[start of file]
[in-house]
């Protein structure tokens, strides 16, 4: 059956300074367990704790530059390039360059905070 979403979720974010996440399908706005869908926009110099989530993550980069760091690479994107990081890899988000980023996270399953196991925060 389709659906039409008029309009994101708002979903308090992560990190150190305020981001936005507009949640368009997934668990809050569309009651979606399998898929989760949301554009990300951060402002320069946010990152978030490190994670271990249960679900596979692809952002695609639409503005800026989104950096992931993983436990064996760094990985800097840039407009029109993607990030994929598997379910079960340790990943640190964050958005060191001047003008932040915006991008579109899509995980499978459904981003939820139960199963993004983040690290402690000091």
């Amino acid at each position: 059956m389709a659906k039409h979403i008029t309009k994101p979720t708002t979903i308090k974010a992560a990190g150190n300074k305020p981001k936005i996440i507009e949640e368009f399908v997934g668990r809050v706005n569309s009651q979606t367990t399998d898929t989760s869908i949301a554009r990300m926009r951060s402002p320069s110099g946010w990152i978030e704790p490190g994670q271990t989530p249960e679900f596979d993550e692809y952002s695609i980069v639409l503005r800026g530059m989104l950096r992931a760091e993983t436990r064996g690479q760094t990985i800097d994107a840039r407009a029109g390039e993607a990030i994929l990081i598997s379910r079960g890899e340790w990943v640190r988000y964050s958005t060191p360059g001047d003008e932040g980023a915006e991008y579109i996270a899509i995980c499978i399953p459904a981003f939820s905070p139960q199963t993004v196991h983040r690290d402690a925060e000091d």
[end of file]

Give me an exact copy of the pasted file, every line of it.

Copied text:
[in-house]
């Protein structure tokens, strides 16, 4: 059956300074367990704790530059390039360059905070 979403979720974010996440399908706005869908926009110099989530993550980069760091690479994107990081890899988000980023996270399953196991925060 389709659906039409008029309009994101708002979903308090992560990190150190305020981001936005507009949640368009997934668990809050569309009651979606399998898929989760949301554009990300951060402002320069946010990152978030490190994670271990249960679900596979692809952002695609639409503005800026989104950096992931993983436990064996760094990985800097840039407009029109993607990030994929598997379910079960340790990943640190964050958005060191001047003008932040915006991008579109899509995980499978459904981003939820139960199963993004983040690290402690000091």
């Amino acid at each position: 059956m389709a659906k039409h979403i008029t309009k994101p979720t708002t979903i308090k974010a992560a990190g150190n300074k305020p981001k936005i996440i507009e949640e368009f399908v997934g668990r809050v706005n569309s009651q979606t367990t399998d898929t989760s869908i949301a554009r990300m926009r951060s402002p320069s110099g946010w990152i978030e704790p490190g994670q271990t989530p249960e679900f596979d993550e692809y952002s695609i980069v639409l503005r800026g530059m989104l950096r992931a760091e993983t436990r064996g690479q760094t990985i800097d994107a840039r407009a029109g390039e993607a990030i994929l990081i598997s379910r079960g890899e340790w990943v640190r988000y964050s958005t060191p360059g001047d003008e932040g980023a915006e991008y579109i996270a899509i995980c499978i399953p459904a981003f939820s905070p139960q199963t993004v196991h983040r690290d402690a925060e000091d």